Liguori: Lombardi – A Must See
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By Ann Liguori
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If you have not seen the Broadway play ‘Lombardi,’ put it on your list! The show will appeal to both diehard football fans and those who may not have any sports interest but enjoy excellent theatre. You’ll be treated to powerful performances from both Dan Lauria, who physically and mentally seems to transform into Vince Lombardi, and Judith Light, who shines as Marie Lombardi and so beautifully portrays what it is like to be married to a man so dedicated and committed to his team and obsessed with winning.
Lauria is best known as the Dad on the ABC series “The Wonder Years,” and he has played over 70 roles on television. His film credits include The Spirit, Independence Day and both Stakeout films. He has performed, written or directed over 50 Equity theater productions. But as soon as he walks out on stage, you would think he was born to play the role of Vince Lombardi. And with closer inspection of his resume, I found out that Lauria attended Southern Connecticut State University on a football scholarship and like Lombardi, was a high school football coach!
Day-time television fans know Judith Light from her years on the soap opera ‘One Life to Live’ and then prime-time on ‘Who’s the Boss?’ and in “The Ryan White Story” and “A Husband, A Wife and A Lover.” In Lombardi, she has more opportunity to show off her versatility as an actress. You’ll also enjoy performances from Keith Nobbs who plays reporter Michael McCormick and Bill Dawes as Paul Hornung. And congratulations to public relations wiz Joe Favorito, Lombardi’s associate producer.
Last weekend, I interviewed David Maraniss, whose biography “When Pride Still Mattered – A Life of Vince Lombardi,” inspired the Broadway show. Eric Simonson wrote the screenplay. Maraniss won the 1993 Pulitzer Prize for National Reporting, shared in the Washington Post’s 2008 Pulitzer for coverage of the Virginia Tech tragedy and edited a series on Walter Reed that won the 2008 Pulitzer Gold Medal. The guy obviously has talent.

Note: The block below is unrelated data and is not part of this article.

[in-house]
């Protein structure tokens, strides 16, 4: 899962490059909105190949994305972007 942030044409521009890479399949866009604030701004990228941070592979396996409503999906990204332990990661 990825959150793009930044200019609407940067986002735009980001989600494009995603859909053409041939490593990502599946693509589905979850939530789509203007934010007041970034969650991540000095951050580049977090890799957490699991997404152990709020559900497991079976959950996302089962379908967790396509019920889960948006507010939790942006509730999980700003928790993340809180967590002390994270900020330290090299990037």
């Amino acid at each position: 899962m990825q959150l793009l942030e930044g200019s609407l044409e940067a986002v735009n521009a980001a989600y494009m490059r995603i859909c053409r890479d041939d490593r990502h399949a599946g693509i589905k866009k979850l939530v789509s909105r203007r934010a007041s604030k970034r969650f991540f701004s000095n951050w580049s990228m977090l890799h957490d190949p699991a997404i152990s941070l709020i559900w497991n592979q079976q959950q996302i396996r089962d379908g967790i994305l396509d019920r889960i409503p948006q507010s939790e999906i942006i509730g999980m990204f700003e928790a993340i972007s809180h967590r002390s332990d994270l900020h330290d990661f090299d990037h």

Maraniss shared some of the feedback he has heard from the audience:
“Somebody came up to me after a show and said they were best friends of Joe Paterno and his wife Sue and said the play captured their relationship as well –the same obsession that a coach has and with what a wife has to deal with…That drive leads to great things and also leads to problems.”
Maraniss told another story about Susan Lombardi, the daughter, coming to opening night. “After the play, she walked up to Judy Light at the after-party and told Judy ’you are my mother.’ There’s no higher complement than that.”
“Frank Gifford (who played under Lombardi when Lombardi was an assistant coach for the NY Giants) and Jerry Kramer (legendary offensive lineman for the Packers) welled up when they saw Dan Lauria afterwards and they had to turn away because Dan so powerfully brought back their emotions about their coach.”
On why David says he can see the play over and over and it doesn’t get stale: “Dan and Judith as the two lead characters like each other so much and are so richly together in the play that it has gotten deeper as the weeks go by and their relationship has gotten richer and more moving…it gets better the more you see it, because their dynamics are so powerful.”
You sports enthusiasts know that Coach Lombardi became Head Coach and General Manager of the Green Bay Packers in 1959. He took over a team that had earned the distinction of being the worst team in Packers history, having won one game and tied another in the 12-game season. After coaching the team to a winning season (7-5) his first year, Lombardi was named NFL Coach of the Year. He won five NFL Championships, including Super Bowls I and II during his nine years as coach of the Packers. In his honor, the NFL renamed ‘The Super Bowl Trophy’ the ‘Vince Lombardi Super Bowl Trophy’ in 1971, the year he was posthumously inducted into the Pro Football Hall of Fame.
And in addition to his legacy of winning, Coach Lombardi leaves behind quotes that have been passed along to a new generation of coaches and leaders. But one that he did not say, apparently, is: “Winning isn’t everything. It’s the only thing…” You’ll have to refer to Maraniss’ book to find out how that quote did come about. What he did say, according to the official Lombardi web site, is: “Winning is not a sometime thing, it is an all the time thing.”
I like the following Lombardi quote: “People who work together will win, whether it be against complex football defenses, or the problems of modern society.” (Attention Congress!)
As Maraniss concludes, “In a short period of time, Coach Lombardi became an incandescent figure in American sports mythology.” The play ‘Lombardi’ performed at Circle in the Square, goes beyond the myth and his legend.
For more information on Ann Liguori or to purchase a DVD copy of one of her many interviews with legends in sports, visit www.annliguori.com.